The short synopsis:

In the early 1800s in a village on the Illinois frontier, young Jo Mae Proud wishes her cruel brother dead. Forced into prostitution by Caswell, Jo Mae discovers she is pregnant and vows to escape her unpleasant life. When Caswell is injured by a near lightning hit, he becomes more dangerous and more hated. The flawed residents of the Village of Sangamon harbor many secrets. Caswell knows them all. Will he tell? Jo Mae runs away and eventually finds shelter with Fish, the old Kickapoo Indian who camps by the river. Wishing Caswell Dead is a historical mystery about the evil that hides within a village, one girl who is determined to save herself and her child, and a violent murder no one wants to solve.

Publishers Weekly says this book is a “worthy historical” and describes the characters as “surprisingly complicated and wonderfully individual.”

Pat (Patricia) Stoltey is the author of four novels published by Five Star/Cengage: two amateur sleuth, one thriller that was a finalist for a Colorado Book Award in 2015, and the historical mystery Wishing Caswell Dead (December 20, 2017).

Pat lives in Northern Colorado with her husband Bill, Scottish Terrier Sassy (aka Doggity), and brown tabby Katie (aka Kitty Cat).

You can learn more about Pat at her website/blog, on Facebook, and Twitter. She was recently interviewed for a Rocky Mountain Fiction Writers podcast that you can find at the RMFW website.

Friday, December 1, 2017

When Outlines Make Revisions Easier

This post first published on September 20, 2016. We hope it helps you with your #NaNoWriMo2017 novel revisions! ~ Dani G.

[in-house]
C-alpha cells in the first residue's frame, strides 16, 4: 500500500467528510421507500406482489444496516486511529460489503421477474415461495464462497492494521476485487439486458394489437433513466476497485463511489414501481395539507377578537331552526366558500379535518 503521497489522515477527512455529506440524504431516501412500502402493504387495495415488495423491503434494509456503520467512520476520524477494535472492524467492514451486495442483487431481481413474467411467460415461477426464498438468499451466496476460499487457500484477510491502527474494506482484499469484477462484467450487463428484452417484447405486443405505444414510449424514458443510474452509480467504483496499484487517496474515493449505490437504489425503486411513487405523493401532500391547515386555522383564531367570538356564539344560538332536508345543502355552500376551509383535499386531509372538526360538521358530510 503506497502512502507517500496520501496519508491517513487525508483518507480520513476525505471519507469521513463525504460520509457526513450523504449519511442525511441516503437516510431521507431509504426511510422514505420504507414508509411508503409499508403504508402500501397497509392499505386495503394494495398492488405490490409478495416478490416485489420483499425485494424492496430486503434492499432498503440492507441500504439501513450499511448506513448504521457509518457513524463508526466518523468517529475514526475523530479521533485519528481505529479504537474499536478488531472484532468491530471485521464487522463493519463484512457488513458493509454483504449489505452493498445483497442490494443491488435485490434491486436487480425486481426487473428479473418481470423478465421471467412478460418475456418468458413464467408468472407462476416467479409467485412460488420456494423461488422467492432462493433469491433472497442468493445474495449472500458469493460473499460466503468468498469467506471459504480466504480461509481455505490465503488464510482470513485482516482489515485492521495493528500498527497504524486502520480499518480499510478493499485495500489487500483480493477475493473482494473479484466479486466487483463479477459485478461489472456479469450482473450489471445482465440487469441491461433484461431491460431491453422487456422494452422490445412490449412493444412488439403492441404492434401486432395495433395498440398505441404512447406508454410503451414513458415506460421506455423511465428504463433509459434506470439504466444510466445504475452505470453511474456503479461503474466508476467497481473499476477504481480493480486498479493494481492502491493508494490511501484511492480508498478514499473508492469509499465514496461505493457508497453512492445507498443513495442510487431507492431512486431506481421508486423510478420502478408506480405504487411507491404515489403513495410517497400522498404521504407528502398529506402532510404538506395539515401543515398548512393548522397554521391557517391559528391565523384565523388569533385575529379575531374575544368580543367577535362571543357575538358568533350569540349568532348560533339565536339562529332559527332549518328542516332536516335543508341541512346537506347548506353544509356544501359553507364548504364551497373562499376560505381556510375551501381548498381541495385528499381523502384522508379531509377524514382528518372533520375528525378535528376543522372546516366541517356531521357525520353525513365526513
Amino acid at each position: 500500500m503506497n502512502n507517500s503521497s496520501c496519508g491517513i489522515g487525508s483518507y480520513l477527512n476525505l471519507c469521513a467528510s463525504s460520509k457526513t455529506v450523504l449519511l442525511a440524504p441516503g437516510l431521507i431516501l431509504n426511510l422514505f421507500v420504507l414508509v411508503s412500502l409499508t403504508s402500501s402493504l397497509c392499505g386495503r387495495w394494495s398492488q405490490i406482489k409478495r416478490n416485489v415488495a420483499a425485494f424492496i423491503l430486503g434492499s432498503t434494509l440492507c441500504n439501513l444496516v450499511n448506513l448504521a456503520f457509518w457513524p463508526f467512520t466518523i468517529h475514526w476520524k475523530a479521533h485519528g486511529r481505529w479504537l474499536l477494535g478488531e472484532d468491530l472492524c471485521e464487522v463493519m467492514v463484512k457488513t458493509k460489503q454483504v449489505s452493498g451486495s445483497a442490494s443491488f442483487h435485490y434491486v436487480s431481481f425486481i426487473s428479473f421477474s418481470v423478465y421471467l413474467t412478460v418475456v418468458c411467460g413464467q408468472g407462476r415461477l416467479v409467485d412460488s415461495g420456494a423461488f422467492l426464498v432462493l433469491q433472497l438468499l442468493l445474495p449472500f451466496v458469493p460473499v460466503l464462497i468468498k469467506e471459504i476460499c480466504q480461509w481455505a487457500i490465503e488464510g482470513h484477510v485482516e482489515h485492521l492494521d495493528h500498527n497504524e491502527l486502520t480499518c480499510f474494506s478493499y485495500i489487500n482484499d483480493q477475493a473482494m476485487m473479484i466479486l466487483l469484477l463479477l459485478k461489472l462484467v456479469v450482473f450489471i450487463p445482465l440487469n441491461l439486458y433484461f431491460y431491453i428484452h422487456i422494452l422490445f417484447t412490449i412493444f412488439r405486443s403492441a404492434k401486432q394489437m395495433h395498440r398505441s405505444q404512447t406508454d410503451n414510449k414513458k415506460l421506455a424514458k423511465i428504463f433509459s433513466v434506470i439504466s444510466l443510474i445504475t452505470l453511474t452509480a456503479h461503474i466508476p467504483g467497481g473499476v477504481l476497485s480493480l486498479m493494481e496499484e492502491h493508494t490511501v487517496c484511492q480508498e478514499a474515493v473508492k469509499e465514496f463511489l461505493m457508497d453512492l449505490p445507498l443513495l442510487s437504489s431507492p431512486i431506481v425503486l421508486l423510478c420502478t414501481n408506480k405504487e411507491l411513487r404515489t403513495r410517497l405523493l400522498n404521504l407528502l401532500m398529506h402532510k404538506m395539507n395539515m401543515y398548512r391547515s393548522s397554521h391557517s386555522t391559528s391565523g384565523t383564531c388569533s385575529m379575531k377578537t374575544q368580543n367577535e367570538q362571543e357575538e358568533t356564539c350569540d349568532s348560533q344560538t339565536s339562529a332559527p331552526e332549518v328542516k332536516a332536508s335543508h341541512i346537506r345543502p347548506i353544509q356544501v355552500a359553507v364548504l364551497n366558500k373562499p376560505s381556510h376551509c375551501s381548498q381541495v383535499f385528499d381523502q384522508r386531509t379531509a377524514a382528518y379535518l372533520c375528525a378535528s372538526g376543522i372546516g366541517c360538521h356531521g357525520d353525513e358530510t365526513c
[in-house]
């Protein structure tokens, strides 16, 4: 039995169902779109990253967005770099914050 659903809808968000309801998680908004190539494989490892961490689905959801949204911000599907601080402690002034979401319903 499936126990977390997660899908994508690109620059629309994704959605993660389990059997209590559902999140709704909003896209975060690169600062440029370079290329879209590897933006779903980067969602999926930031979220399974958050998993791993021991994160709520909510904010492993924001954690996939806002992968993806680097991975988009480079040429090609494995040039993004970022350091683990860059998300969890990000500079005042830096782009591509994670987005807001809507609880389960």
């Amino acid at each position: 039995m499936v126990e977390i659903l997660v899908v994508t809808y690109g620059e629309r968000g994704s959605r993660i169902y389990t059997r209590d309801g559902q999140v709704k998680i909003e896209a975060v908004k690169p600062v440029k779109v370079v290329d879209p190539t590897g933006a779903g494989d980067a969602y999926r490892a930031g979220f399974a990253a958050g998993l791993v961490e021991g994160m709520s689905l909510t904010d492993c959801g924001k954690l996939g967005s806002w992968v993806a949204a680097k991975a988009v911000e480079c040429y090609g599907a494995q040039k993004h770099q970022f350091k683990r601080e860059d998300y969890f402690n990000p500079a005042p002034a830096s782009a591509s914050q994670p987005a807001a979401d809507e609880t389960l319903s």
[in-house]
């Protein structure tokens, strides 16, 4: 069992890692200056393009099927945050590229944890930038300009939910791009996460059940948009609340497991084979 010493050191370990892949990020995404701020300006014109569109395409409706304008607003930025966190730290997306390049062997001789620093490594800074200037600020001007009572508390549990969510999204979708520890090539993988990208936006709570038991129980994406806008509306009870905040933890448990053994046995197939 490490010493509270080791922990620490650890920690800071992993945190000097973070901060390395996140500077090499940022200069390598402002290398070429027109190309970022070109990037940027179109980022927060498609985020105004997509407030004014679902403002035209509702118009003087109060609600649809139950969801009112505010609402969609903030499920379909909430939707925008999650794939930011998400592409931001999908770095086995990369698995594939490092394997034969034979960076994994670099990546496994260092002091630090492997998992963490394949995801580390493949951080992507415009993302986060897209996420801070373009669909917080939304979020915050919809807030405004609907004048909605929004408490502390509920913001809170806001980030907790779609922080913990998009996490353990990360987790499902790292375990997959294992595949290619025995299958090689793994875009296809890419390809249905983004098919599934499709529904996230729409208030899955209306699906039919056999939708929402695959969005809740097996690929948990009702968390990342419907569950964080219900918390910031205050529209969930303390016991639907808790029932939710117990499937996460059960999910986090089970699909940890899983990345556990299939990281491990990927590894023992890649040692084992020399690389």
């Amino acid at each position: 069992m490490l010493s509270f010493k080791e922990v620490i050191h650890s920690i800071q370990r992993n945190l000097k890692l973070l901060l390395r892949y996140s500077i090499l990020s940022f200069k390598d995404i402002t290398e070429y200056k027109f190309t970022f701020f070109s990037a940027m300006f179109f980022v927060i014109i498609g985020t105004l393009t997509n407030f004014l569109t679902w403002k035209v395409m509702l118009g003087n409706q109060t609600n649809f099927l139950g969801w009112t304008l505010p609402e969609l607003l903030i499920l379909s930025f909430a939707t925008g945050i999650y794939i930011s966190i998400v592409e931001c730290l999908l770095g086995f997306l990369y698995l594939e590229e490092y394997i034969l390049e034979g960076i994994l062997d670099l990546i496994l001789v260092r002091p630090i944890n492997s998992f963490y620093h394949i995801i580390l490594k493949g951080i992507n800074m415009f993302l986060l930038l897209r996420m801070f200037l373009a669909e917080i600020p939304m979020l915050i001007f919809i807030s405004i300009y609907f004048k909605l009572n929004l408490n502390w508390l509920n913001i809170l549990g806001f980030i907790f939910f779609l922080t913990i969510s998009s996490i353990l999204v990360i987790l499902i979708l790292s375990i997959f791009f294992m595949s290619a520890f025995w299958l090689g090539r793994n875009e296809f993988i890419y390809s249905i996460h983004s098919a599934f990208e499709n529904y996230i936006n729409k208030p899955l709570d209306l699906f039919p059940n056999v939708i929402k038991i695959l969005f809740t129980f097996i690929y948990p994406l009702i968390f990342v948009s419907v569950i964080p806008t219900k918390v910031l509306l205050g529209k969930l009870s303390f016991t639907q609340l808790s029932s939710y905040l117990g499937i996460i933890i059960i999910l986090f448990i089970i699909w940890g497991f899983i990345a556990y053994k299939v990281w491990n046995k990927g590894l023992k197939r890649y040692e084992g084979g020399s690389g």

Photo by Ron Bieber © 2006 (Flickr)

I used to find it difficult to move on to writing the next chapter of a book until I had the previous chapter down solid. I used to write a draft, read it, then revise. Then I’d read the revision, feel something was still missing, and revise again. Thus began an endless loop of revisions, pursuing the illusion of a perfect chapter but making little progress on the book.

What’s an obsessive writer to do?

I’ve always refused to start with an outline because it makes me feel inhibited. My characters are unruly, and after just a few pages we’re wildly off-track. So I started my current novel based on a synopsis and a list of “things that might happen,” which I believed was a smaller time investment. But when I began revising each chapter ad-nauseum, I knew I was not saving time at all.

Then I learned a simple notion: there’s more than one way to outline. On the advice of Lighthouse Writers Workshop instructor and author Doug Kurtz, I now outline each chapter after I write it. This method, which I feared might inhibit creativity has instead more than doubled my productivity while increasing my creative freedom. The best part: I no longer ride the revision merry-go-round.

Here’s the basic outline I briefly fill out after drafting each chapter:

Chapter Number/Name
Scene One: Simple phrase that captures the scene
Main Character: Name
Secondary Characters: Names
Want: What does the main character want at the start of the scene?
Obstacle: What is the obstacle that gets in the way?
Conflict: What is the resulting conflict?
Change: What changes as a result of the conflict?
New Want: What’s the new thing the main character wants now that things have changed?